The discovery of Żuczek K. Brzęczyszczykiewicz

I had been looking for some kind of low cost, better shape source for my project car since Spring of 2018 after I discovered how bad the 74 was and likely would be as I dug deeper.

I knew I wanted another Super sedan, and looked around  Central Ohio and neighboring states for any 1302s, 1973 1303s, or even 1975 1303s, the latter of which is almost impossible to find in any kind of adequate shape around here.

One 71 1302 I looked at might have worked, but the seller wanted way too much for the car in that condition. It had rotted floor pans and other assorted rust.

Some 74 1303s came up, and I could have got them cheap, but they only solved the chassis issues of my yellow 74 and not the serious body rust issues I’d uncovered over the months.

I then oddly saw a 72 1302 at a small car dealership about 30 minutes south of here.

1972 Super Beetle Żuczek K. Brzęczyszczykiewicz - Pre-Inspection
Żuczek B. – In all his pre-purchase glory.

He was by no means perfect. He had a lot of age on him and some obvious rust, but his chassis appeared rust free and solid, especially the frame head.

1972 Super Beetle Żuczek K. Brzęczyszczykiewicz - Pre-Inspection
Żuczek B. – Passenger Suspension

The car’s suspension and steering were tired, but someone had replaced a lot of the bushings within the past 5 or so years. He definitely needed new ball joints and tie rod ends, since while they may not have been the originals, they were getting ragged.

1972 Super Beetle Żuczek K. Brzęczyszczykiewicz - Pre-Inspection
Żuczek B. – The interior, especially the dash, was pretty haggard.

His dash was pretty cracked, however everything other than the fresh air blower worked.  There was unfortunately an early 2000’s era stereo in the dash making it look pretty ugly.

Front seats were good but the rear had a vinyl I wasn’t familiar with and it was sun cracked.

1972 Super Beetle Żuczek K. Brzęczyszczykiewicz - Pre-Inspection
Żuczek B. – Rebuilt AE engine.

The engine was solid appearing, but obviously rebuilt with multiple aftermarket parts on it and a cheap generic Chinese carb.

Thankfully it had the original oil bath air cleaner.

1972 Super Beetle Żuczek K. Brzęczyszczykiewicz - Pre-Inspection
Żuczek B. – Passenger side undercarriage rust.

The only major obvious cancerous rust was discovered under the car along the passenger side. I poked and prodded and it only really appeared to be the heater channel bottom plate that was rusted out. What I could see of the heater channels themselves did not seem to be rusted out.

1972 Super Beetle Żuczek K. Brzęczyszczykiewicz - Pre-Inspection
Żuczek B. – This could  be bad. Hard to say.

The paint on the rear panels under the moon vents was bubbling, but I honestly couldn’t tell if it was from cancerous rust or the surface rust often seen on really bad paint jobs.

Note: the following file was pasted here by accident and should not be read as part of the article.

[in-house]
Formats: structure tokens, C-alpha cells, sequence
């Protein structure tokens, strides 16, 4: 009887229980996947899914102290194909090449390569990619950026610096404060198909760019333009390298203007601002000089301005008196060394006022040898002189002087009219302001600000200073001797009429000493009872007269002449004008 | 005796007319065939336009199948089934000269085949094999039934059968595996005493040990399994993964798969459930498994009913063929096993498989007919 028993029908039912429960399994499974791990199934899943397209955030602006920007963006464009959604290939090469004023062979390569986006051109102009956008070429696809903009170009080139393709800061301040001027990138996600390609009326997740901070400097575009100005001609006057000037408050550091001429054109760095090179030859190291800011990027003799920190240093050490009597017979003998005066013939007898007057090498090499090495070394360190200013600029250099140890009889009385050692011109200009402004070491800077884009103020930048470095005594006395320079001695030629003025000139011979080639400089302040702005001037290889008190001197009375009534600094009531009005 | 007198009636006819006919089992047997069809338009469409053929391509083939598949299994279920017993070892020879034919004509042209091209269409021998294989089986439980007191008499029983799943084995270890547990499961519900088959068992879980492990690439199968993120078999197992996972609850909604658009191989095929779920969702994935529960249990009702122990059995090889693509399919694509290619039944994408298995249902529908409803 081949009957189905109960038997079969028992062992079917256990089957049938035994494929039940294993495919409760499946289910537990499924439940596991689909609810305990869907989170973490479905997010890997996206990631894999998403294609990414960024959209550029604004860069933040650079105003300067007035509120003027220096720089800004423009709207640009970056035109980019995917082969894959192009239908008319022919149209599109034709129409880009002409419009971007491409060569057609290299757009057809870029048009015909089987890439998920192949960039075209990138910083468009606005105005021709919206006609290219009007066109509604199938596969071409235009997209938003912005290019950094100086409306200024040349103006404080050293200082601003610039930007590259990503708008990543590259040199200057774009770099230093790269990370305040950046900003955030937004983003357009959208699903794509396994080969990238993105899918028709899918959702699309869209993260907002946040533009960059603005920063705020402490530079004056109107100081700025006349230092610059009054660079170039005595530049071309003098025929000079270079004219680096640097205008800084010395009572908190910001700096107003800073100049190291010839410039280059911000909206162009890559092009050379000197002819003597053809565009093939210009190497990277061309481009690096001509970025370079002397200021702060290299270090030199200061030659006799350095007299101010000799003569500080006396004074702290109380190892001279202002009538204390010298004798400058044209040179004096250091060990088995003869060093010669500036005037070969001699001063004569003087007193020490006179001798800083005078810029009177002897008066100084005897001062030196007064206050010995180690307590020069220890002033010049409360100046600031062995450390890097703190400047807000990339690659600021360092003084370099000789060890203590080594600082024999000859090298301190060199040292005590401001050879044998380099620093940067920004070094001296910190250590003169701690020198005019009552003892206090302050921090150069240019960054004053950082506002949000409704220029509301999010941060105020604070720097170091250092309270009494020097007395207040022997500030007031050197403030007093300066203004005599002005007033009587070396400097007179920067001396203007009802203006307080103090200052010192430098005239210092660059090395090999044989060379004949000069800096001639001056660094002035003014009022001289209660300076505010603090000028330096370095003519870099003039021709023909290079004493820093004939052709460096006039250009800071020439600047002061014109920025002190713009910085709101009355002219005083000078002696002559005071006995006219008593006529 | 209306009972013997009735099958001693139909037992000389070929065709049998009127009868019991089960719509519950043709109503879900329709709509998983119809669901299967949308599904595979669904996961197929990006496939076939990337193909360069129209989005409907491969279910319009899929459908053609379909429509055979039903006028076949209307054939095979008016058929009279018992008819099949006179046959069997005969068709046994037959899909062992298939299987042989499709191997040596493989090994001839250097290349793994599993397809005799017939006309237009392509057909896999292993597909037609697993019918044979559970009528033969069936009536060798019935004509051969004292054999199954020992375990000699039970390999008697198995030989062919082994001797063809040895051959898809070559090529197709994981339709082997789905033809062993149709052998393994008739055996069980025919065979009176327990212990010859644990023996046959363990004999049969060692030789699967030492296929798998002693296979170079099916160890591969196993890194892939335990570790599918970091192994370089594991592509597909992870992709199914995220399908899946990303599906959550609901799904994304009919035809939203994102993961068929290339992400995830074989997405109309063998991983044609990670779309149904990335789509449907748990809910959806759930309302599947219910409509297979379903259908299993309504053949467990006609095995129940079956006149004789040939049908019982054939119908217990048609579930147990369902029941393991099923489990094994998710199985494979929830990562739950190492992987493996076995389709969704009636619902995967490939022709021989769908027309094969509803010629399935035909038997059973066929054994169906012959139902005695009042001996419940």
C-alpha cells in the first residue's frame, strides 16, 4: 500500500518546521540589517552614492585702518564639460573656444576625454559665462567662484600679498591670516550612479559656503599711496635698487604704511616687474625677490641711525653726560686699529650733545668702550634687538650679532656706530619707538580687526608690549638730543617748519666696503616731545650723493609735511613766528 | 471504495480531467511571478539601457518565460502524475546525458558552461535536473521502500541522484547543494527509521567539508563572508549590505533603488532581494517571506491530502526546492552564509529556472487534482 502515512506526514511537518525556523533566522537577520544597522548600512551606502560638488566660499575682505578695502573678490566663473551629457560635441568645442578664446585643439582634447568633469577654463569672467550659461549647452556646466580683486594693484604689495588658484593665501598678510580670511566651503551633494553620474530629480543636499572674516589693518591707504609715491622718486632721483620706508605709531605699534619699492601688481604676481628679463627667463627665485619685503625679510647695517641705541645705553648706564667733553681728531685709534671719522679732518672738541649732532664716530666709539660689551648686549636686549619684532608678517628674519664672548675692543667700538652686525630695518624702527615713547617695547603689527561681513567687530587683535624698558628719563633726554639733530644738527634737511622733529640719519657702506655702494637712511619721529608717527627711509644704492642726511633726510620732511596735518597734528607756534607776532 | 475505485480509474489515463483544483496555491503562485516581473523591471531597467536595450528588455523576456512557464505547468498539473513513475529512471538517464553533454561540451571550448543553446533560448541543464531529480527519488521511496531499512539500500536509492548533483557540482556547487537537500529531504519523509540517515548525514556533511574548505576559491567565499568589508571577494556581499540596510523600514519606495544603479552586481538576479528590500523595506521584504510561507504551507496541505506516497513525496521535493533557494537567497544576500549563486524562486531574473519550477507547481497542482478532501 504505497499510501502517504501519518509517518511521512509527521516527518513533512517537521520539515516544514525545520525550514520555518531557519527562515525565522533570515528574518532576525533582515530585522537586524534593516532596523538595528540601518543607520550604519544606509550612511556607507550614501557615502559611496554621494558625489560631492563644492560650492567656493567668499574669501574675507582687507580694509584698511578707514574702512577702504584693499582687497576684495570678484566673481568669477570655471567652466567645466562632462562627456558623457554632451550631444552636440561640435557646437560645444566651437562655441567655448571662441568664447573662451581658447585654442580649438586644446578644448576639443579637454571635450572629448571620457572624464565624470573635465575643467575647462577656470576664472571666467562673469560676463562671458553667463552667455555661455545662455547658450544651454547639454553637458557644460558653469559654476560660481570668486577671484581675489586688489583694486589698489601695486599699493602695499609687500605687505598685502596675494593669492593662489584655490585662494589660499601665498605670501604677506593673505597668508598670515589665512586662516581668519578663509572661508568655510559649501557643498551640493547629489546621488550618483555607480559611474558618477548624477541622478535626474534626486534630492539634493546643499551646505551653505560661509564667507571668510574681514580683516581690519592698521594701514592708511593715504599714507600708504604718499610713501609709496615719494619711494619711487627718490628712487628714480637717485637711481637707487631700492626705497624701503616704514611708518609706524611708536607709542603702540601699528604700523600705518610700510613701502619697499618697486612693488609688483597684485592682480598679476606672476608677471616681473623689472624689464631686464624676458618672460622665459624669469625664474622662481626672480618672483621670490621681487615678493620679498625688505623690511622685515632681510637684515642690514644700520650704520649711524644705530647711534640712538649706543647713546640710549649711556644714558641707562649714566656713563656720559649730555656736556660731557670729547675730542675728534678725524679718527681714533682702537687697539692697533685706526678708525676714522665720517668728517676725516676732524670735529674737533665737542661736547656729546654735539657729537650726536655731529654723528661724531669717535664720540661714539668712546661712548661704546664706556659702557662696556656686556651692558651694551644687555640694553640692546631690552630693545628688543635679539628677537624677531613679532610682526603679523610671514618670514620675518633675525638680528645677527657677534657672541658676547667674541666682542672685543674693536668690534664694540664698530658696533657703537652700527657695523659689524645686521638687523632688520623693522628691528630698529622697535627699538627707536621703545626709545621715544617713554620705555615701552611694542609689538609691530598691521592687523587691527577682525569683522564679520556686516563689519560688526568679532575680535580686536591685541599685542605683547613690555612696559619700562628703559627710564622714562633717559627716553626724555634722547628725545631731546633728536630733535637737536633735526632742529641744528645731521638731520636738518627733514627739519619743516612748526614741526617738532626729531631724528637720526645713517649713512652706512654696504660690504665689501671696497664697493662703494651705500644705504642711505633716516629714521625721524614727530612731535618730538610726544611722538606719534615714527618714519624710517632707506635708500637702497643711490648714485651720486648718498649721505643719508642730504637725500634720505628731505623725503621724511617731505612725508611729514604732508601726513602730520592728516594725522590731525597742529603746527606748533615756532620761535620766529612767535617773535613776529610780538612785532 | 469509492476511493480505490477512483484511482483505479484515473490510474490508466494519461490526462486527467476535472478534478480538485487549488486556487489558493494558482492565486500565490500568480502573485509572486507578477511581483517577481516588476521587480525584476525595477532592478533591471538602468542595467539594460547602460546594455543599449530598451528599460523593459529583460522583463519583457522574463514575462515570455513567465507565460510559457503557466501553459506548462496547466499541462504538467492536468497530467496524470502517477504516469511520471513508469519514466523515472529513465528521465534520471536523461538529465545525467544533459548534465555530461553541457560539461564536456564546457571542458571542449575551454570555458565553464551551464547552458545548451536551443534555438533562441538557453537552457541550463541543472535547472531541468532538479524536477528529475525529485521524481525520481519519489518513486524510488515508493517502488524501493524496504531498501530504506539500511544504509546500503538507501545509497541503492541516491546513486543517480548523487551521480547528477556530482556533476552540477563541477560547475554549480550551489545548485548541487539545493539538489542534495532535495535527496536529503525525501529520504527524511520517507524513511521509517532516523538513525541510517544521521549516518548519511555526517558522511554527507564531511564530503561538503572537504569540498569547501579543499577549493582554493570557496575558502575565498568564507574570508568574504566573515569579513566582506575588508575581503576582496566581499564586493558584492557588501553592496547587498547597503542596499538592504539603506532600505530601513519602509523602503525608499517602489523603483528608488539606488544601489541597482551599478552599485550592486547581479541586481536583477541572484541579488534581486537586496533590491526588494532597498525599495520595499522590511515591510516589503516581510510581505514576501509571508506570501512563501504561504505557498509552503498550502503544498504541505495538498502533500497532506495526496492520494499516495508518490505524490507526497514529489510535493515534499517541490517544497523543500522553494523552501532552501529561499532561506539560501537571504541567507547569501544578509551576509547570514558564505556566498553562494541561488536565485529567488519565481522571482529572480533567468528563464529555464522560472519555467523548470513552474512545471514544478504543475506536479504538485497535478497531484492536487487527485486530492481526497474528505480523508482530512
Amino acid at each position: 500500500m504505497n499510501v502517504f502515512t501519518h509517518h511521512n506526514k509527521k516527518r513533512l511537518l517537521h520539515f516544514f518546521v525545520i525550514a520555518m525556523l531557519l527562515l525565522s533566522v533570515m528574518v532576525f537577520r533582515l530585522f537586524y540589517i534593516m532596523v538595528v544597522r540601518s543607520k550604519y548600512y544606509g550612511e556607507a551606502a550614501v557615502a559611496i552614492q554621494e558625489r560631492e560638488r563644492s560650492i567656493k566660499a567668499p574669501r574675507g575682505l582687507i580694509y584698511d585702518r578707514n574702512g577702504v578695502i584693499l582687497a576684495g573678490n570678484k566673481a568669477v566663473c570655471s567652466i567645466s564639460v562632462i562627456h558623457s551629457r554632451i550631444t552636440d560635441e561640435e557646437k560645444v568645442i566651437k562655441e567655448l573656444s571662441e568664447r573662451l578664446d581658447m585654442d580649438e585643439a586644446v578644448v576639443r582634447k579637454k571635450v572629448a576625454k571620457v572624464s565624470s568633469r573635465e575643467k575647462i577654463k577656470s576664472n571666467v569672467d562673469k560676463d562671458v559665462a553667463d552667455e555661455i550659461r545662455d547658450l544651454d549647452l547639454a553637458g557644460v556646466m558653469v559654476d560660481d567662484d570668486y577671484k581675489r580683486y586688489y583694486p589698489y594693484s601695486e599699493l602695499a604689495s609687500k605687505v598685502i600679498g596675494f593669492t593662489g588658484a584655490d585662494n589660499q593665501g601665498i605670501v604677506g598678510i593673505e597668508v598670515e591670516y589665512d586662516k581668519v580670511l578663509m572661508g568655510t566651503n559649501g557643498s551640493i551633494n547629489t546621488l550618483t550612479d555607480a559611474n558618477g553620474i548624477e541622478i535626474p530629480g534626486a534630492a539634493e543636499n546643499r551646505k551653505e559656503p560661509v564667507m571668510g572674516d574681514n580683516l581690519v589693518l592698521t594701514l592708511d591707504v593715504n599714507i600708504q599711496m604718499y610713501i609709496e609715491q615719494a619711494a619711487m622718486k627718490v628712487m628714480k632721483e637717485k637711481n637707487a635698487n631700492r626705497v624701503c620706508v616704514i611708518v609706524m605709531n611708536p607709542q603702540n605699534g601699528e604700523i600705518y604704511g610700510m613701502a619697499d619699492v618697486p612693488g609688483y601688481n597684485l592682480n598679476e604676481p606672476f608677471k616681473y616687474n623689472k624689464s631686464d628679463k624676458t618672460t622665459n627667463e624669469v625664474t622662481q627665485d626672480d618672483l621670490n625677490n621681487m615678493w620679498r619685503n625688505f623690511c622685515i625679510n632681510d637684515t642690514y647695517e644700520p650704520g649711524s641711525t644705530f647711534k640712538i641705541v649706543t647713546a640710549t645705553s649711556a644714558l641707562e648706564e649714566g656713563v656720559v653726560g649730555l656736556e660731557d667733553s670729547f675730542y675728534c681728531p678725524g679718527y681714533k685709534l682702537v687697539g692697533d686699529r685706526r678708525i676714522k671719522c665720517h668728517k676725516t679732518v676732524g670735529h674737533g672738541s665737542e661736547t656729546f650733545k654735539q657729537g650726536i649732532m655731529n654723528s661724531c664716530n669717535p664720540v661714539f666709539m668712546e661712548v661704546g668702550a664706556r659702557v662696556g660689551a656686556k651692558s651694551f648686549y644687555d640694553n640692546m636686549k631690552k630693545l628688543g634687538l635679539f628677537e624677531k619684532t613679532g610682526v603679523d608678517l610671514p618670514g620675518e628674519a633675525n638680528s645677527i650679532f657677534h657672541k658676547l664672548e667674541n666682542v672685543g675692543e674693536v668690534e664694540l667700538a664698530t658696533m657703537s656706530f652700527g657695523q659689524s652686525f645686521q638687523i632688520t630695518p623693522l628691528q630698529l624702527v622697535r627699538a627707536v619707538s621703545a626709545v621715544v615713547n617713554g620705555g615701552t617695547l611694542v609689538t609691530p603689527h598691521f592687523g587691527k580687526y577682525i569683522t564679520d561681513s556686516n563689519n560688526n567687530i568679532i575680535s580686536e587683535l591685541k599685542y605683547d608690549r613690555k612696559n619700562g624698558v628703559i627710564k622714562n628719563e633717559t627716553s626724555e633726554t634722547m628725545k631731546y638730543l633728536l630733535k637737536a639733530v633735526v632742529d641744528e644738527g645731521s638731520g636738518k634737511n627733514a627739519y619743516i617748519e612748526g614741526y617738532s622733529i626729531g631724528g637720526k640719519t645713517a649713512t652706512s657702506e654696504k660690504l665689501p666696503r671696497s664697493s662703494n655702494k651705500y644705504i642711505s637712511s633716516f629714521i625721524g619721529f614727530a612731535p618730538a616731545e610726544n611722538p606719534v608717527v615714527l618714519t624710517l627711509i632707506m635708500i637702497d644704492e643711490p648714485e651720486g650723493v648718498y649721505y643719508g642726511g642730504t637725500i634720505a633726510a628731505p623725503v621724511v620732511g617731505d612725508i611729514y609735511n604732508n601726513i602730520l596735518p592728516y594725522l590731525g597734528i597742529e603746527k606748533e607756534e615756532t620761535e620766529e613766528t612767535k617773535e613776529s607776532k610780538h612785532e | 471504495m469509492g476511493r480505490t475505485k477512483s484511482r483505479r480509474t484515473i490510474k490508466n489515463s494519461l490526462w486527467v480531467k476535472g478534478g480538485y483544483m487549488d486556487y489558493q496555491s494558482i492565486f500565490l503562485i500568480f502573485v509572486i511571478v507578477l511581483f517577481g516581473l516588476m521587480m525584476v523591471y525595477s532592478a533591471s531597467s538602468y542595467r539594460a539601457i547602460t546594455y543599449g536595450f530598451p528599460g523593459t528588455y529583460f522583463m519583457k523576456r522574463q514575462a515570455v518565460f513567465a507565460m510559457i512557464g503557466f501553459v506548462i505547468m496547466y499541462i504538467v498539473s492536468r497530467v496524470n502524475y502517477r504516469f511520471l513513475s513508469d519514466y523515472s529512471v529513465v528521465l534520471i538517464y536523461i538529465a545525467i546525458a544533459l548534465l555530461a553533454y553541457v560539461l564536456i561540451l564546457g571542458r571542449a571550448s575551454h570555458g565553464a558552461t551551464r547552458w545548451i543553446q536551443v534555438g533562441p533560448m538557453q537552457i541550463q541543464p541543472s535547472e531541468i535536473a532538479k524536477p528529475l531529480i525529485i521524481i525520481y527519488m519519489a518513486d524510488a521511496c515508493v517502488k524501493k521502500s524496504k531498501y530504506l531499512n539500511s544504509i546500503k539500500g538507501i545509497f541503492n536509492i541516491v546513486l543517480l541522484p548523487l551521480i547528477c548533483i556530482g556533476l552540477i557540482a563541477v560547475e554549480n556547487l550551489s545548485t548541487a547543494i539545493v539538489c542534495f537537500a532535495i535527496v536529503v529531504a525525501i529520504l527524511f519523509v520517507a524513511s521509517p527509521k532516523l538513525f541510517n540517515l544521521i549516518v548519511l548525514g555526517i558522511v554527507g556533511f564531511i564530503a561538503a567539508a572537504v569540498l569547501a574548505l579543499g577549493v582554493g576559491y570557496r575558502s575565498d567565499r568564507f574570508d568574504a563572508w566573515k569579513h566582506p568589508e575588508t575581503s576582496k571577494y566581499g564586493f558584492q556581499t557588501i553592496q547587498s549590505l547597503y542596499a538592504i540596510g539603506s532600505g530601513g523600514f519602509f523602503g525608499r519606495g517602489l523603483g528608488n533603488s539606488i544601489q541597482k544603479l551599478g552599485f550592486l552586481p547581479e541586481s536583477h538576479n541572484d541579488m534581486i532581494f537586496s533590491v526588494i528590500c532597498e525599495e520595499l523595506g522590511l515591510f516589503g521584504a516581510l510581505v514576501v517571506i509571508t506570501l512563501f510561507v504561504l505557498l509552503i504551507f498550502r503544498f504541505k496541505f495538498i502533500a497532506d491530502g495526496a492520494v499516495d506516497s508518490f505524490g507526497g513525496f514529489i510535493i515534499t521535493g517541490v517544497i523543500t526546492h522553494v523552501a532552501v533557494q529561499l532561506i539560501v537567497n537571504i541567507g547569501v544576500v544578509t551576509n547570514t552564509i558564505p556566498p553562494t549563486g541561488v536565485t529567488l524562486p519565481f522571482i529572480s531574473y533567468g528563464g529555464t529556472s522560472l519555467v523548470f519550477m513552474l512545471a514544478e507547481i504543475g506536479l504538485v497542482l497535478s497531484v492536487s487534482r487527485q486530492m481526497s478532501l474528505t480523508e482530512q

See. I discovered the darker red was not what the color the car rolled off the assembly line in but was actually 54D Marina Blue.

1972 Super Beetle Żuczek K. Brzęczyszczykiewicz - Pre-Inspection
Żuczek B. – I fully suspect bondo over rust here.

One area, the rear driver side area, I fully expect to be an old repair with bondo that is now cracking and hopefully that’s just it. Nothing more.

So the dealer pulled the car out and I could tell by the sound that something was wrong. I wasn’t sure if he just couldn’t drive a stick but he certainly couldn’t put it into reverse no matter how I tried to tell him it worked.

The car lurched and sounded like it was not getting fuel and sometimes misfiring.

I drove it around but I couldn’t get it over 20MPH, and I could never really get it into 3rd gear since I could not get the RPMs up.

It would kind of idle ok, but when I asked the dealer about the carb, he said they had bought if off Amazon and just put it on there.

Now I’ve read the horror stories of people trying to get the cheap Chinese generic 34 Pict 3 aftermarket carbs dialed in so I figured that given how it drove, it just wan’t getting enough fuel or air.

I had come prepared with my tools so I set about adjusting it.

It still ran horrible, the engine shaking and misfiring.

My problem was that I got so focused on the cheap carb that I didn’t do my due diligence and go over everything. (Not that I really should have, given that it was not my car.)

Ultimately, it was discovered the the spark plug wires were messed up from the coil, and had been so since the car was bought at auction in North Carolina.

It had apparently never really driven that well.

Once the leads issue was resolved, all cylinders were firing and the carb, while not ideal, was doing what it should.

I test drove the car and it ran well, steered, stopped, etc. It would definitely need some brake adjustments but I had brand new things at home for that.

I went back the next day and made an offer. It wasn’t as low as I wanted to go but it wasn’t expensive in the grand scheme of my auto expenses. I got him down a little lower to cover the taxes and title fees too.

My son followed me home in his GTI and was spotting me to see how the car handled, steered, tires, etc.

In fact, I did almost 75MPH for a good chunk of the ride home with no issues. The transaxle felt like it had a better transmission in it even.

I had found what I hope will be the new source for my dream Beetle.

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